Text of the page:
Transport companies that do not have a carbon reduction strategy are exposing themselves to risk – particularly regulatory risk, according to a report by the Carbon Disclosure Project.
The Carbon Disclosure Project was launched in 2000 and is used by about 2,500 organisations in 60 countries to measure and disclose their greenhouse gas emissions and climate change strategies.
In its “Transport Report”, the CDP warns: “A future impacted by regulation and a likely increase in the cost of carbon will place a hefty financial burden on excessive polluters who will be forced to modify their products and services to emerging new standards.
“More stringent regulations will increase the materiality of climate change for investors and drive up costs for companies unable to manage their greenhouse gas inventories,” it says.
Other risks include the loss of strategic profit opportunities that can be derived from fuel efficiencies and new, more carbon efficient products and services and reputational damage.
The report says that fewer than half of the transport companies surveyed have a clear understanding of the risks and business opportunities associated with regulations. Only nine per cent of companies reported having current investments in new technologies or emission reduction initiatives.
In addition, it says, there is a relatively low level of awareness and readiness to effectively leverage regulations and low-carbon alternatives from a competitive standpoint.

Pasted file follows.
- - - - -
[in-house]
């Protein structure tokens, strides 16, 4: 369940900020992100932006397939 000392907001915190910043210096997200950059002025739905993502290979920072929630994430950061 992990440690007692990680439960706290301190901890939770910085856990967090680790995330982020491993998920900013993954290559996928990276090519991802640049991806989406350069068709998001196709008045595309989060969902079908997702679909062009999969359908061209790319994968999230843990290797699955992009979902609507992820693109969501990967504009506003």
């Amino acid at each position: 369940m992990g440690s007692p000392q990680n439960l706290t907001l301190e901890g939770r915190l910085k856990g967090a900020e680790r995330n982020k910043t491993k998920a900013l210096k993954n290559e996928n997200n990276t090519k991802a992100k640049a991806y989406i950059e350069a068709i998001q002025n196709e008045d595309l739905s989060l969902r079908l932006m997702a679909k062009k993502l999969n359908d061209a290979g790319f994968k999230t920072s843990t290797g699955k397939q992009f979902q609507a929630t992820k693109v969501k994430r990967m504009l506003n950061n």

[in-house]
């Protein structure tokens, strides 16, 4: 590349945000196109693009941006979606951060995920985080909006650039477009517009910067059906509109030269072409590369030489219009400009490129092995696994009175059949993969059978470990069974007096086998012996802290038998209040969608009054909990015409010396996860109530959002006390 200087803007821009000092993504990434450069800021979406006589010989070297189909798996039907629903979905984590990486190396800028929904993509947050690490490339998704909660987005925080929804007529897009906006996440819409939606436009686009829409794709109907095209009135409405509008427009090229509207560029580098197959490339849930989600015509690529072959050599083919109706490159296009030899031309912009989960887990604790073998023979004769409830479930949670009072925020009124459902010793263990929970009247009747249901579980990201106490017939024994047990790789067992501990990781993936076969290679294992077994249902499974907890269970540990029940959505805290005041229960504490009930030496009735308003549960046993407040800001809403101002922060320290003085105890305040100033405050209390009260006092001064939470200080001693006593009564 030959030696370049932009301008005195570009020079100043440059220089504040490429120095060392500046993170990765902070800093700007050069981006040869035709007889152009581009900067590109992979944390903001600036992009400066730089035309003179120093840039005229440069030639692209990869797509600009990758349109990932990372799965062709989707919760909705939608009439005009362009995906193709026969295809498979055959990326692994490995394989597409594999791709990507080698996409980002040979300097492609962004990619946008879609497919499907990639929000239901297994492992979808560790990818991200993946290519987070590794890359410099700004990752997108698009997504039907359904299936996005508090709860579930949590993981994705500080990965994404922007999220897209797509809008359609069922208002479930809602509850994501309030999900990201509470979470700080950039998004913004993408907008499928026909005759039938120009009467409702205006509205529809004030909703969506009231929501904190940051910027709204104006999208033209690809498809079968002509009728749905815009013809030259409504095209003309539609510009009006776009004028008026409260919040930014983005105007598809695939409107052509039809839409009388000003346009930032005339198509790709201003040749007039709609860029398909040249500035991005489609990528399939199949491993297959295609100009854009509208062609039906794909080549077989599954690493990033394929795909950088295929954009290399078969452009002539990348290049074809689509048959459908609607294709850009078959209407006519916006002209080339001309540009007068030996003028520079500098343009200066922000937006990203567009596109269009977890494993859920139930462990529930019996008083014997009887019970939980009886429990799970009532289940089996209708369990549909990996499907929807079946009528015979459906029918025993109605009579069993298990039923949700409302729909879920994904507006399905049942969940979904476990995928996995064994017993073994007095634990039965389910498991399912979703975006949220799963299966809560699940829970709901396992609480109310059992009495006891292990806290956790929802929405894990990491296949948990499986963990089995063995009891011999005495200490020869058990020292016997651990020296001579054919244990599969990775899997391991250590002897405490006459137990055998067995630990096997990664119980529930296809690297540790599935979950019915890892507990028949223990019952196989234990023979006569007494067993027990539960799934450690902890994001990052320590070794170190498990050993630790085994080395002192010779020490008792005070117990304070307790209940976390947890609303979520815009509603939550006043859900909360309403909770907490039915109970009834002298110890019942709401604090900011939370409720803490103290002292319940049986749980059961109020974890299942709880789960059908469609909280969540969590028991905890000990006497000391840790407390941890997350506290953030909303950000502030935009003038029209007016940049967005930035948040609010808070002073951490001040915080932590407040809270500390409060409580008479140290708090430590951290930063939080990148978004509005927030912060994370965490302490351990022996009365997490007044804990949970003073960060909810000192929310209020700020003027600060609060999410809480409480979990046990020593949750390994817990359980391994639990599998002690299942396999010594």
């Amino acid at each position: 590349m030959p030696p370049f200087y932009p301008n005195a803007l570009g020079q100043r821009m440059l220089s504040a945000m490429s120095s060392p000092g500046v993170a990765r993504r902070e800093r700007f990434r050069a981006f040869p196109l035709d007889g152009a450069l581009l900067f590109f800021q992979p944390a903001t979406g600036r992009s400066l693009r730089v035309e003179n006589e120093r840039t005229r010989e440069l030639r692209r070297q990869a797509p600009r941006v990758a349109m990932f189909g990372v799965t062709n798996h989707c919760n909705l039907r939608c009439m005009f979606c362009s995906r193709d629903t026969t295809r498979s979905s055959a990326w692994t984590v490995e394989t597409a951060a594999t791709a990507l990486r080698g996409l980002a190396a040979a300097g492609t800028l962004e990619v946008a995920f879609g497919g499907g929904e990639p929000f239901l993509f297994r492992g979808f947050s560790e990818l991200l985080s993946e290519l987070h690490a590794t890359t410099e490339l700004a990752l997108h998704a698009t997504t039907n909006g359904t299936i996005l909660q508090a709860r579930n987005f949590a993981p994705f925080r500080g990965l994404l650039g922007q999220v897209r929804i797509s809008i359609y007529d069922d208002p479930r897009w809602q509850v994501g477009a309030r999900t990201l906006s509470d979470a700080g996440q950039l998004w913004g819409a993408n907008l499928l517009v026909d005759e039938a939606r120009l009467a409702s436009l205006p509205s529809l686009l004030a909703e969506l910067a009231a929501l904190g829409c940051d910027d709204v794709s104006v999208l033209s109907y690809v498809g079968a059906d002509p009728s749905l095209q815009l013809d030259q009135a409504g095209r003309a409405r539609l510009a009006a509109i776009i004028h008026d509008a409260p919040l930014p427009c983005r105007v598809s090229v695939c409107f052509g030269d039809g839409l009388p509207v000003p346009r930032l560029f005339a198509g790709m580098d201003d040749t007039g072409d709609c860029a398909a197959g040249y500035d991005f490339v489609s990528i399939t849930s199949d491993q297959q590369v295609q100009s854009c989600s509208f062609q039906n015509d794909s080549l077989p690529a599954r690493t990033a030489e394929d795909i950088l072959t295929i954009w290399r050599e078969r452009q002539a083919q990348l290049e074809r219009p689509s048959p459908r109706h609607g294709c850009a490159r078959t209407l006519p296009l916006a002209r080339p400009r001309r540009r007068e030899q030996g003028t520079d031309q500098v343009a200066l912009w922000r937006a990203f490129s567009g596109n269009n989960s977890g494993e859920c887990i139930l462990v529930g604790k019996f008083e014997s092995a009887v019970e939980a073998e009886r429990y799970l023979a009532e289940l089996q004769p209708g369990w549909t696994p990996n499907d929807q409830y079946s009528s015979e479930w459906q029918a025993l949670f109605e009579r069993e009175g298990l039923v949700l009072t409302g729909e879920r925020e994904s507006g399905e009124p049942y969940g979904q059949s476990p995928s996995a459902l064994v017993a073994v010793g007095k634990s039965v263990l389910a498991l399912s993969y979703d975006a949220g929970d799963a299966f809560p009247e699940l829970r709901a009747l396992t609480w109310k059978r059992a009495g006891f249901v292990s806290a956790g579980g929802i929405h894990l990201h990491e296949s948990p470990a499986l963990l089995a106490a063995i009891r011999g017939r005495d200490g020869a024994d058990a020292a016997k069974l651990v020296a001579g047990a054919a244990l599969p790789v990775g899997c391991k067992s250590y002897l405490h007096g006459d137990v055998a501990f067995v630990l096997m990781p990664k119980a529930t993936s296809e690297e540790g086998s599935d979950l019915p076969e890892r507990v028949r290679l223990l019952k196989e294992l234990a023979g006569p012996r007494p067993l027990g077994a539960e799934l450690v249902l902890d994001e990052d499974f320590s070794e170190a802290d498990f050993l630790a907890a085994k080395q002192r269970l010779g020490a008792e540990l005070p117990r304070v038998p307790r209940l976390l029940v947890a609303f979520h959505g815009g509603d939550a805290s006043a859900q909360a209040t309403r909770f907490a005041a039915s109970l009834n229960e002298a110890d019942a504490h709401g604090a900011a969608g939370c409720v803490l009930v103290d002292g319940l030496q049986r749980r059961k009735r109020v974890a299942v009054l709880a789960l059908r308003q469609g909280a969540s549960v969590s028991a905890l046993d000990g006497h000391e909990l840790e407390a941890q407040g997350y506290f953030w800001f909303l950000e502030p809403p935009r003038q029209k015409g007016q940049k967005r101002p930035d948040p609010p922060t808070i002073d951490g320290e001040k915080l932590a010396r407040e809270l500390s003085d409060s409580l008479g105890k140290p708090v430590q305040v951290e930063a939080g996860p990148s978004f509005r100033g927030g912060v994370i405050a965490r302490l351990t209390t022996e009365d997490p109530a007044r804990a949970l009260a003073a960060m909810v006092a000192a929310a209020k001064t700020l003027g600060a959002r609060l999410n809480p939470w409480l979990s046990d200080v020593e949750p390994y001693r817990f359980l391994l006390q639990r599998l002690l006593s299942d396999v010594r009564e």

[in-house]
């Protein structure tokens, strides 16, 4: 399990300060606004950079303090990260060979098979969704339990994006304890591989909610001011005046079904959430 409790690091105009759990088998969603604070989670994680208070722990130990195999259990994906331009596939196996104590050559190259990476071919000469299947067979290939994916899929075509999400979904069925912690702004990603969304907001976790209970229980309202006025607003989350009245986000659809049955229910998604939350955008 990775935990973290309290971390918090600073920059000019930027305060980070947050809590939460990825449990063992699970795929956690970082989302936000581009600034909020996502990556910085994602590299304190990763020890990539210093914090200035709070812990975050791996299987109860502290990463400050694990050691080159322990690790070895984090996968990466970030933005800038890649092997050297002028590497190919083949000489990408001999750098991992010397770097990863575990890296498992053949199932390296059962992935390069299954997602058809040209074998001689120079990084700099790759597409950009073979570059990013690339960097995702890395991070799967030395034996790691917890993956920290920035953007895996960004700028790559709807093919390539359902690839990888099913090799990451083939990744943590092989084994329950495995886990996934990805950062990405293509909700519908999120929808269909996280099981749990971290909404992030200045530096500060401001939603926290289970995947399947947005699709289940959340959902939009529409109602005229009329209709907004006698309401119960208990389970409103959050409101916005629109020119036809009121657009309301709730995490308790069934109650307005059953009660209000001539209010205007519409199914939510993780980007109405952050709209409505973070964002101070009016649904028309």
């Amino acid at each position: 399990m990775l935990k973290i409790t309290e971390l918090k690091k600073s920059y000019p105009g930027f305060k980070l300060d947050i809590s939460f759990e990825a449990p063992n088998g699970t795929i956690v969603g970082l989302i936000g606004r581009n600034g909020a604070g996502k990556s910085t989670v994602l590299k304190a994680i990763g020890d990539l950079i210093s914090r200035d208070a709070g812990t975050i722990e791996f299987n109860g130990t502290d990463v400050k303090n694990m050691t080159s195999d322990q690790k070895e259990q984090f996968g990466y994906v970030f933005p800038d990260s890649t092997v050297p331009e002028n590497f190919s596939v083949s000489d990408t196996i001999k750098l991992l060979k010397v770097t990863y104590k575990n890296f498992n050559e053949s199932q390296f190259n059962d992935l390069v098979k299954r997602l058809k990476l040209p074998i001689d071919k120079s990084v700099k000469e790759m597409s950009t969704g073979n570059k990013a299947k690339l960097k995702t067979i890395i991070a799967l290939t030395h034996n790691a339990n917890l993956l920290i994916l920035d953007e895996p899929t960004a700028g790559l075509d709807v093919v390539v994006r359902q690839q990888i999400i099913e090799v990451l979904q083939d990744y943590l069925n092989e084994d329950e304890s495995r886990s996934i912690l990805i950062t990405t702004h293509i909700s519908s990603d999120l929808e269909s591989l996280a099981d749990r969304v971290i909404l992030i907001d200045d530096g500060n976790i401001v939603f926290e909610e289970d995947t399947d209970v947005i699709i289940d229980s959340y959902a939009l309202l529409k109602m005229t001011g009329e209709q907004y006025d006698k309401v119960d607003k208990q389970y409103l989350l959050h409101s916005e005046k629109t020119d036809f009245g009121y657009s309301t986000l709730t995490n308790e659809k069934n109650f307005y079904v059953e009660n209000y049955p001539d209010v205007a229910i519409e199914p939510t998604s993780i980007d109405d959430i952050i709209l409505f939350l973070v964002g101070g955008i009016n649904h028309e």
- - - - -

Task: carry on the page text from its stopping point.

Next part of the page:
“There are, however, a handful of transport companies that are setting the bar in carbon reduction initiatives and investments, including UPS, Toyota and Air France,” it says.
South American and European companies demonstrate the highest levels of setting reduction targets. In South America, 60 per cent and in Europe 52 per cent of all transport companies asked to report through CDP have set a emissions reduction plans, compared to 18 per cent in Asia and 47 per cent in the US and Canada.
The report says that transport accounts for 13 per cent of global emissions. Within that, road transport accounts for some 80 per cent of the transport sector’s total contribution to CO2 emissions, while rail accounts for 0.5 per cent, air represents 13 per cent, and sea transport accounts for seven per cent.
It argues that the most effective carbon management route for transport is an emissions reduction.
The most popular targets within Transport are either CO2, energy, or fuel related. This illustrates the sector’s heavy focus on fuel use.
Within the subsectors, airlines, airports, air freight & logistics outstrips road and rail in terms of setting targets. This suggests regulation on the airline industry is encouraging companies to set targets, ahead of their peers in road and rail.
The benefits for companies in planning for emissions reductions will increase as the spotlight continues to shine on the sector.